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PLEASE NOTE: To protect your safety in response to the threats of COVID-19, we are offering our clients the ability to meet with us in person, via telephone or through video conferencing. Please call our office to discuss your options.

We help clients throughout Northern California overcome their legal challenges and move forward with their lives.

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LOCAL ATTORNEYS, LOCAL REPRESENTATION

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Suspected falsifications on loan applications may lead to charges

On Behalf of | Jul 10, 2021 | blog |

Applications for business loans guaranteed by the federal government require a bank officer to verify the applicant’s information for accuracy. As noted on the U.S. FDIC website, a bank officer discovering or overlooking a falsified document may lead to a serious felony fraud charge.

As detailed by the SCORE Association, some important documents business owners must submit when applying for a loan include tax returns and financial statements. A bank officer may review a current Profit and Loss Statement, Balance Sheet and Income Statement before approving a business loan.

Submitting tax records with a business loan application

Loan applications generally require submitting both business and personal income tax returns from the past three years. New or start-up businesses, however, may usually apply with one year’s history of tax returns. The accuracy of a signed tax return could make a difference in whether a bank officer approves a loan or requests additional information.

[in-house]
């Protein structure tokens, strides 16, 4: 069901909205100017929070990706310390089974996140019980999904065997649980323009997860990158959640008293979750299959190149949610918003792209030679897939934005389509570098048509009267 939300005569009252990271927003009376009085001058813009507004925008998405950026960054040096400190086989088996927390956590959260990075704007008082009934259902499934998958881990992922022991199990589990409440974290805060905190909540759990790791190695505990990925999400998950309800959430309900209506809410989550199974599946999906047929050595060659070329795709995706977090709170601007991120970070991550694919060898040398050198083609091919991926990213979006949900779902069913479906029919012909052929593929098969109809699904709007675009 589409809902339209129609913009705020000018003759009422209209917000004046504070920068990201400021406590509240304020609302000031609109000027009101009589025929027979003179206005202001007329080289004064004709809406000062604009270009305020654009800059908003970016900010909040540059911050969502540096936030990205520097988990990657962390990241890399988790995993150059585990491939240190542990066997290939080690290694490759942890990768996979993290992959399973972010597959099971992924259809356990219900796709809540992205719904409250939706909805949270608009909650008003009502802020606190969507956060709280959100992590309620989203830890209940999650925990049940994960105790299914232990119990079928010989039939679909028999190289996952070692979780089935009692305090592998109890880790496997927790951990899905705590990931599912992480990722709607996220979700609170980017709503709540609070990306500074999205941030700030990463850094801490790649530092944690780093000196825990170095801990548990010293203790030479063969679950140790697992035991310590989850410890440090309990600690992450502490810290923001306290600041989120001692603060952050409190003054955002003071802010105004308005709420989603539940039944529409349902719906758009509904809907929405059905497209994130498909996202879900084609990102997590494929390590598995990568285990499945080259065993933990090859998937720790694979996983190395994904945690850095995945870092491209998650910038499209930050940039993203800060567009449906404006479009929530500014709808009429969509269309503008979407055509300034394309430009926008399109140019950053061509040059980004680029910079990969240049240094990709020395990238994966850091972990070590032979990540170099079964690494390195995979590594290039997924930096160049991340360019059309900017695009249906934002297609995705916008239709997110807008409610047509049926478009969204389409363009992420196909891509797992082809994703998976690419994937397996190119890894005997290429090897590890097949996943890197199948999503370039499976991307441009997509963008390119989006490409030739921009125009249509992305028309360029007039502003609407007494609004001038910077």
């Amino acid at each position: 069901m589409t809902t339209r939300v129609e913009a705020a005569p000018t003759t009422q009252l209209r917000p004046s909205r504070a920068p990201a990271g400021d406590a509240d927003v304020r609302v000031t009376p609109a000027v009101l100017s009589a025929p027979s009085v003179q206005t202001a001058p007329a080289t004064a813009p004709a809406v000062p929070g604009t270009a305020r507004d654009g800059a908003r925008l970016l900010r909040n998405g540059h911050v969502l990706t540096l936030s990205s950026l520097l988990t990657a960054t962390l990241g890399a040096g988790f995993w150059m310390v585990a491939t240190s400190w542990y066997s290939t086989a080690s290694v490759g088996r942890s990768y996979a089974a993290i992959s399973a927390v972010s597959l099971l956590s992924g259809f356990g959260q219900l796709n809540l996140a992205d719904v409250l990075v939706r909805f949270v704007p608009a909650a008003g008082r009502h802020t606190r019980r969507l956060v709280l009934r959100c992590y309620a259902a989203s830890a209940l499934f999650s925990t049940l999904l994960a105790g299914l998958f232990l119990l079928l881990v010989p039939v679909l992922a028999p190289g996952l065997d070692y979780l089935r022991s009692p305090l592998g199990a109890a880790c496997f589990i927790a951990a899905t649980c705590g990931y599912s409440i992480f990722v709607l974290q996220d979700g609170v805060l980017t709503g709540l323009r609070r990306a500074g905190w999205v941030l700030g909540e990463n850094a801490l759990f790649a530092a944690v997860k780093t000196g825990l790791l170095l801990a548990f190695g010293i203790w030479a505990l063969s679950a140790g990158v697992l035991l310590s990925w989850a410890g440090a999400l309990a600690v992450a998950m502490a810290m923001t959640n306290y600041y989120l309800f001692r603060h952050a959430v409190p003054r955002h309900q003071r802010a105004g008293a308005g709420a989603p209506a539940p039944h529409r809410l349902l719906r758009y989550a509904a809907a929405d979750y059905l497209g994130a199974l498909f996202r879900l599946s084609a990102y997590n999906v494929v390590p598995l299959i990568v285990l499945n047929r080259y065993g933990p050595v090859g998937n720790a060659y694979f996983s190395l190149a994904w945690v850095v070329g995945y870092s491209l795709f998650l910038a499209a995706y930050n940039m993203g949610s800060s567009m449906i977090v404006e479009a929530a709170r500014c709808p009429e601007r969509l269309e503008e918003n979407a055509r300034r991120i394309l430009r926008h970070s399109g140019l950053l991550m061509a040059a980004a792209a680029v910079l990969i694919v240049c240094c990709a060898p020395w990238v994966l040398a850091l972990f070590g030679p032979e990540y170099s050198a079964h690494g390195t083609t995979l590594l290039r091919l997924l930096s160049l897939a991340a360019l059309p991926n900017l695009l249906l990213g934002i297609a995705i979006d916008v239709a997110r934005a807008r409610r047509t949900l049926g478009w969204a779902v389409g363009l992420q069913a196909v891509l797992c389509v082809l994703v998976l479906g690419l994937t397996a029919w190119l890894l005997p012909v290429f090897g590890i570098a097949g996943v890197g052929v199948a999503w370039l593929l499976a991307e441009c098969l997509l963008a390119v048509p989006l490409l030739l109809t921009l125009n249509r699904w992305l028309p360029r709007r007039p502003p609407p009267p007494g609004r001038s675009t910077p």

Without a bank’s thorough due diligence, an inaccurate tax record may not receive sufficient attention. This may result in the bank’s failure to request the loan applicant to submit a corrected document.

Receiving loan proceeds based on inaccurate information

In some cases, a bank’s lax due diligence may result in suspicions of fraud that lead to federal officials beginning an investigation. In one such case reported by CBS Los Angeles, after several members of a California family allegedly submitted falsified business tax returns and payroll records, they received loan proceeds worth at least $18 million. According to federal officials, they purportedly used funds intended for disaster relief assistance to purchase luxury items and make down payments on three homes.

Funds obtained through false pretenses or used in contrast to a loan’s stated purpose may result in serious felony charges. A conviction may require a defendant to mount a strong defense to avoid severe punishment.

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